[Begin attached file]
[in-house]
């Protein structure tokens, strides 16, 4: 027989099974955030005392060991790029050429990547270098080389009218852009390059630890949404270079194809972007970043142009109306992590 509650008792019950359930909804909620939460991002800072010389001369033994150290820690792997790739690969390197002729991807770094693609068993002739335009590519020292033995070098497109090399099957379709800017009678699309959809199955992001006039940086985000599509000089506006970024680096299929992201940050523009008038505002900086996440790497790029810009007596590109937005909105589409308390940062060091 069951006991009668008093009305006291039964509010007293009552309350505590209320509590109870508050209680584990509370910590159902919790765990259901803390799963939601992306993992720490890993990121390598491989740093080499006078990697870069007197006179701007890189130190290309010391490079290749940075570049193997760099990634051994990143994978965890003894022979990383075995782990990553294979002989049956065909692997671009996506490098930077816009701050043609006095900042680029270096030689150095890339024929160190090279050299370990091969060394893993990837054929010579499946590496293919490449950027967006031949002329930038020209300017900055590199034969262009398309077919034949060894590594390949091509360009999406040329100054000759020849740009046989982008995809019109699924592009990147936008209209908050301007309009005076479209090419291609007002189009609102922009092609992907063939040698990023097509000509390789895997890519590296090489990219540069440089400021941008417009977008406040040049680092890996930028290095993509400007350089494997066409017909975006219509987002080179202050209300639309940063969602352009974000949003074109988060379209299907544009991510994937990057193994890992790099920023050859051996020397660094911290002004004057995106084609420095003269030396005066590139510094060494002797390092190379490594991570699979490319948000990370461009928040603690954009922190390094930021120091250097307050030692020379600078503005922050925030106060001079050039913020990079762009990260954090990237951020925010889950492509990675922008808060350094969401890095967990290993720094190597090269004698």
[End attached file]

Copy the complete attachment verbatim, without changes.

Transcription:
[in-house]
């Protein structure tokens, strides 16, 4: 027989099974955030005392060991790029050429990547270098080389009218852009390059630890949404270079194809972007970043142009109306992590 509650008792019950359930909804909620939460991002800072010389001369033994150290820690792997790739690969390197002729991807770094693609068993002739335009590519020292033995070098497109090399099957379709800017009678699309959809199955992001006039940086985000599509000089506006970024680096299929992201940050523009008038505002900086996440790497790029810009007596590109937005909105589409308390940062060091 069951006991009668008093009305006291039964509010007293009552309350505590209320509590109870508050209680584990509370910590159902919790765990259901803390799963939601992306993992720490890993990121390598491989740093080499006078990697870069007197006179701007890189130190290309010391490079290749940075570049193997760099990634051994990143994978965890003894022979990383075995782990990553294979002989049956065909692997671009996506490098930077816009701050043609006095900042680029270096030689150095890339024929160190090279050299370990091969060394893993990837054929010579499946590496293919490449950027967006031949002329930038020209300017900055590199034969262009398309077919034949060894590594390949091509360009999406040329100054000759020849740009046989982008995809019109699924592009990147936008209209908050301007309009005076479209090419291609007002189009609102922009092609992907063939040698990023097509000509390789895997890519590296090489990219540069440089400021941008417009977008406040040049680092890996930028290095993509400007350089494997066409017909975006219509987002080179202050209300639309940063969602352009974000949003074109988060379209299907544009991510994937990057193994890992790099920023050859051996020397660094911290002004004057995106084609420095003269030396005066590139510094060494002797390092190379490594991570699979490319948000990370461009928040603690954009922190390094930021120091250097307050030692020379600078503005922050925030106060001079050039913020990079762009990260954090990237951020925010889950492509990675922008808060350094969401890095967990290993720094190597090269004698």